Why such a play at such a time? The evidence that lies scattered about in other publications of the years 1650 and 1651 is almost [→page 39] dazzlingly rich and complex. During this period of political incertitude following the execution of King Charles, many disparate voices strained to be heard. In 1650 we find G. W.'s (George Wither's?) Respublica Anglicana ("wherein the Parliament and Army are Vindicated" by the necessity of "secluding the Members, laying aside the King, and House of Lords"). Thomas Hobbes argued in De Corpore Politico that "Decision in all Debates … [is] annexed to the Sword" (2.9). Thomas May, the poet, playwright, and former royalist, was now sufficiently converted to write an ostensibly objective but actually justificatory History of the Parliament of England. But An Exercitation Concerning Usurped Powers, apparently by Edward Gee the elder and in any case by one said to be noted for "His eminent fidelity to the Parliament" (A2r), held that the obedience due to lawful magistrates was not owed to usurping powers. Also chewing on the gritty pill of what was best or right to do was the author of A Briefe Resolution, of That Grand Case of Conscience (Necessary for These Times) Concerning the Allegiance Due to a Prince Ejected by Force out of His Kingdome, and How Farre the Subjects May Comply with a Present Usurped Power. Meanwhile Milton, bringing out a revised second edition of Eikonoklastes in 1650, found it useful to compare Charles I with Julius Caesar. More specifically, he compared Charles's Eikon Basilike with Caesar's will:
that some men (whether this were by him intended, or by his Friends) have by policy accomplish'd after death that revenge upon thir Enemies, which in life they were not able, hath been oft related.
Thus one might say that Milton paralleled the ghosts of Caesar and Charles.
The following year, 1651, brought Hobbes's Leviathan (with its monarchic leanings) and Robert Douglas's Forme … of the Coronation of Charles the Second … at Scoone, the First Day of January, 1651. Works of this sort were countered by An Act Prohibiting Correspondence with Charles Stuart or His Party and by David Brown's To the Supream Authority of England, the Parliament. Yet another voice against the threat of Prince Charles was raised in Anglia Liberata, or, The Rights of the People of England, Maintained Against the Pretences of the Scotish King; and one that attempted to rationalize the past so that readers might [→page 40] be induced to reason in the present was heard in Englands Apology, for Its Late Change: or, A Sober Perswasive, of All Dis−affected or Dissembling Persons, to a Seasonable Engagement, for the Settlement of This Common−wealth. One may therefore say that a whole complex of inter−related problems is inherent in the title of William Lilly's Monarchy or No Monarchy in England, which was registered with the Stationers on 6 August 1651.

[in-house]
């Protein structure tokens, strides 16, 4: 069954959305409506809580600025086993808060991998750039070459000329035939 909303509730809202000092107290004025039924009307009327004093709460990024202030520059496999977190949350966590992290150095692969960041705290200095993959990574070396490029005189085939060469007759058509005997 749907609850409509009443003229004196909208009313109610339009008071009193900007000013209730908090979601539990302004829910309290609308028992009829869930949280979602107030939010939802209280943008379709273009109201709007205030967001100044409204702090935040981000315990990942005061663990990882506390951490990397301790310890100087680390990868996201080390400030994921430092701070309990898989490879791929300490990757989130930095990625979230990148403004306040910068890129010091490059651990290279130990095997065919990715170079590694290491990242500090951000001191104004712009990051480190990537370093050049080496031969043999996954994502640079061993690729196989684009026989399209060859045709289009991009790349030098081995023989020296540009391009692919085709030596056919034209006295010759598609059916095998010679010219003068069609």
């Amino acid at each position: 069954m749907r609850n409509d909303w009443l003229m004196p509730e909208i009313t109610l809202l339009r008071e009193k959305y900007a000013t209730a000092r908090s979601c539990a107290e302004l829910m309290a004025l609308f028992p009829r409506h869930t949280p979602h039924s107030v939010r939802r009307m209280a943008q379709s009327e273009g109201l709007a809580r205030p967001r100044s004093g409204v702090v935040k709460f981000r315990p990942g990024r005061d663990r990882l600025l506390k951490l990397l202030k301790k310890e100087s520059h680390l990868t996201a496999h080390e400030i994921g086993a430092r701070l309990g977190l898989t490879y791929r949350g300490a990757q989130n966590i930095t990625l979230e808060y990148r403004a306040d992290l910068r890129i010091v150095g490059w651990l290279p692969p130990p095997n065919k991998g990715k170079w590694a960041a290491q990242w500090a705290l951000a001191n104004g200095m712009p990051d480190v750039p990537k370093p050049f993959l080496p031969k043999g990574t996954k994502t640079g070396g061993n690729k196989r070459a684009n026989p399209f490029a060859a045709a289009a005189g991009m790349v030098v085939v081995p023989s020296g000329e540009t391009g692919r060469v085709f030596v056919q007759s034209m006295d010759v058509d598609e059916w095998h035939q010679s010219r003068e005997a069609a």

But why does Marcus Tullius Cicero in 1651 hark back to Ben Jonson's Catiline of 1611? Though there is never a single or simple answer to a question of this sort, we should take into account such things as the strong classical bent of Renaissance English education, the continuing high repute of Jonson (an English classicist), the emphasis on idea that results from Jonson's rather a−theatrical handling of his Roman tragedies, the particular attention that Catiline appears to have attracted at mid−century, and Jonson's treatment in Catiline of a major episode in Cicero's earlier life that provided a natural lead−in to a play about that great orator's later life. To these interlocking kinds of evidence we should add the related and deeply ingrained seventeenth−century habit of associating England with Rome. As Hobbes observes in Leviathan, men
have undertaken to kill their Kings, because the Greek and Latine writers, in their books, and discourses of Policy, make it lawfull, and laudable, for any man so to do; provided before he do it, he call him Tyrant. For they say not Regicide, that is, killing of a King, but Tyrannicide, that is, killing of a Tyrant is lawfull.